Last week at the LOHAS Forum (Lifestyles of Health and Sustainability) in Boulder, CO, many thought leaders in the sustainability and green movements talked about trends in business and personal health and sustainability. Rather than a pep rally, most speakers called each of us to task not to sit on our laurels.
Here are some of the thought-provoking points that I heard:
1) Faith Popcorn predicted that we will move from a “me” to a “we” mentality; with an increasing desire for transparency as well as clean and safe products now that the three pillars of our society have crashed: environment, ethics, economy.
2) Dr. Alan Greene chided us for our substance abuse–of oil.
3) Stephanie Owens, Director of EPA Public Outreach, pragmatically told us that the Gulf oil spill solution will not be swift nor simple–but that 24,000 Federal employees are working on the response.
4) Philippe Cousteau, grandson of Jacques Cousteau, said that science is not determining our actions in the Gulf oil spill–wishful thinking is.
5) Charles Hambleton (producer of the movie “The Cove“) told us that the best thing we can do for the Gulf oil spill is never buy beverages in plastic bottles again.
6) Tom Laforge defended Coca-Cola’s use of plastic bottles (vs aluminum or glass) but gave us a wink-wink saying that only a collective, organized consumer voice can change companies’ policies.
7) The NeighborAgency reminded us that we should stop calling customers “consumers” to try to reverse the mentality that we are all entitle to unchecked consumption.
8) Suzanne Shelton of The Shelton Group told us that the #1 way that mainstream customers determine if a company is green is if they recycle–and that action will soon become table stakes before customers look for more impactful behaviors.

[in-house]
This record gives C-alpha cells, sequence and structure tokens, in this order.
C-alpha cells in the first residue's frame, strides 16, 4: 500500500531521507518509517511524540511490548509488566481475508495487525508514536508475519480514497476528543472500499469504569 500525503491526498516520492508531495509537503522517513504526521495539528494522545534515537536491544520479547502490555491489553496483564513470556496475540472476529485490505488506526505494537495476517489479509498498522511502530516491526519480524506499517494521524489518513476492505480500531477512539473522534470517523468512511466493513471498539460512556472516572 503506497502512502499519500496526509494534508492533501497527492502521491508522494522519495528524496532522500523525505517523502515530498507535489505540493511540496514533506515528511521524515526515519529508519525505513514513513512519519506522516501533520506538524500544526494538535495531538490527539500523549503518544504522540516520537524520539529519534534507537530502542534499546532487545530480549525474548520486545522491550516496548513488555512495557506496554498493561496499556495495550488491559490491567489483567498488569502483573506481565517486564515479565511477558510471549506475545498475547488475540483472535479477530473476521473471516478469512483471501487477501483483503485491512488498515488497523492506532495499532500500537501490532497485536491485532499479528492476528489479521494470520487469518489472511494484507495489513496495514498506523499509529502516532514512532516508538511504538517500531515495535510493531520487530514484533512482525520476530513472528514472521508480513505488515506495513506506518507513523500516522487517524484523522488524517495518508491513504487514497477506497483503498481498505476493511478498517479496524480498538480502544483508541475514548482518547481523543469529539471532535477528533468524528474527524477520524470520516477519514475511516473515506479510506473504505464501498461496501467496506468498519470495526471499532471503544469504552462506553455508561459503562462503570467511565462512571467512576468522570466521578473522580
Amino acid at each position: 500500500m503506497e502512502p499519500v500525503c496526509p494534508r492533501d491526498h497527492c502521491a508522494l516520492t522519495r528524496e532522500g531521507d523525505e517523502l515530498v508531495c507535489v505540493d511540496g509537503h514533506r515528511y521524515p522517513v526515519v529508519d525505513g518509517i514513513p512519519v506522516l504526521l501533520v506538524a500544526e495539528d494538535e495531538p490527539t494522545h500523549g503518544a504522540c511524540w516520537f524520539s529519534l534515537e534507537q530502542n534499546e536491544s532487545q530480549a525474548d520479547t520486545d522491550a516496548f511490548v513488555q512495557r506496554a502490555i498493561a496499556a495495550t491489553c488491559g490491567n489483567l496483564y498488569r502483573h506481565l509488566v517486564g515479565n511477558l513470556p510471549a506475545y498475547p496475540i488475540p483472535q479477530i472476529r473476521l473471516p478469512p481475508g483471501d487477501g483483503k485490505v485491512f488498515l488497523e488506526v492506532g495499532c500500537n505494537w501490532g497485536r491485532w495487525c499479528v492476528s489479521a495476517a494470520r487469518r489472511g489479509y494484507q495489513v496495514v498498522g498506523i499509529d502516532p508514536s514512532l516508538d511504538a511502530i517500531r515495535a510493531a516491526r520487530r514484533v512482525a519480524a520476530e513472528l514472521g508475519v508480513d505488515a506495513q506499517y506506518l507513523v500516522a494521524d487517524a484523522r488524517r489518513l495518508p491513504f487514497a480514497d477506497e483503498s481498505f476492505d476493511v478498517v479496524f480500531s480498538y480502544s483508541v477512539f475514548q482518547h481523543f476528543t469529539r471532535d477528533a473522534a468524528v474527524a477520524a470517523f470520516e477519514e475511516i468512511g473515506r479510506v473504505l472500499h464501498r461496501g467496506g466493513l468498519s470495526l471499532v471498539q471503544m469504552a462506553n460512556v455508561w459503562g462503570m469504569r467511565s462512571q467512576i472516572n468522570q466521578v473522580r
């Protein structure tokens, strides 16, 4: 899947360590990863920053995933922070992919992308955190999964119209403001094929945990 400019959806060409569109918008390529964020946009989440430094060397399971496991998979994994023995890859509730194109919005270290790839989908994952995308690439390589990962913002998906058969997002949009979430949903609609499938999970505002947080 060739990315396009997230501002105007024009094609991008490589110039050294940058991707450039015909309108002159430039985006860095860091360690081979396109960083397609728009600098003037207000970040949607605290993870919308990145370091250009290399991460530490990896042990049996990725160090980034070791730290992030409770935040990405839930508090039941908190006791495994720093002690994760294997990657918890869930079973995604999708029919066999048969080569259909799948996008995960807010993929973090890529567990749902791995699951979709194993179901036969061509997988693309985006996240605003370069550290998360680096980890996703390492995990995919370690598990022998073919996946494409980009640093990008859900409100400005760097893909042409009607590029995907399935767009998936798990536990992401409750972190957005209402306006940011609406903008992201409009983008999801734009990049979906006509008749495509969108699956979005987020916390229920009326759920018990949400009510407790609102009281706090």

9) Alec Loorz showed us that you don’t have to be an adult to take action. He founded Kids vs Global Warming when he was 12 years old.
10) Bryan Welch, publisher at Ogden Publications, reminded us that we have no idea how to drive an economy without population growth. (Whatever happend to the Zero Population Growth movement of the 60s/70s???)
11) Dr. Elliot Dacher took a more introspective approach when he said that we “can’t be sustainable by doing; it has to come by being.”
12) And my favorite activist of the conference Joel Makower told us that most companies he counsels ask “how green do we need to be?” He translated this into “doing less bad is not the same as doing good.” Our “random acts of greenness” aren’t enough–we have to come up with solutions that incorporate speed and scale.
There was no greenwashing allowed by these speakers. “Green,” a term that is rapidly losing meaning, must be better than the alternatives. Customers don’t want to pay more or sacrifice their lifestyle in order to preserve the planet or their personal futures. The biggest motivation to change to more sustainable solutions is a personal connection to an environmental problem.
Let’s all try to move beyond proclaiming that we’re “saving the planet” by handing out cloth totebags. Instead, let’s do what 16-year old Alec Loorz exhorted all of us to do: “live as if the future mattered.”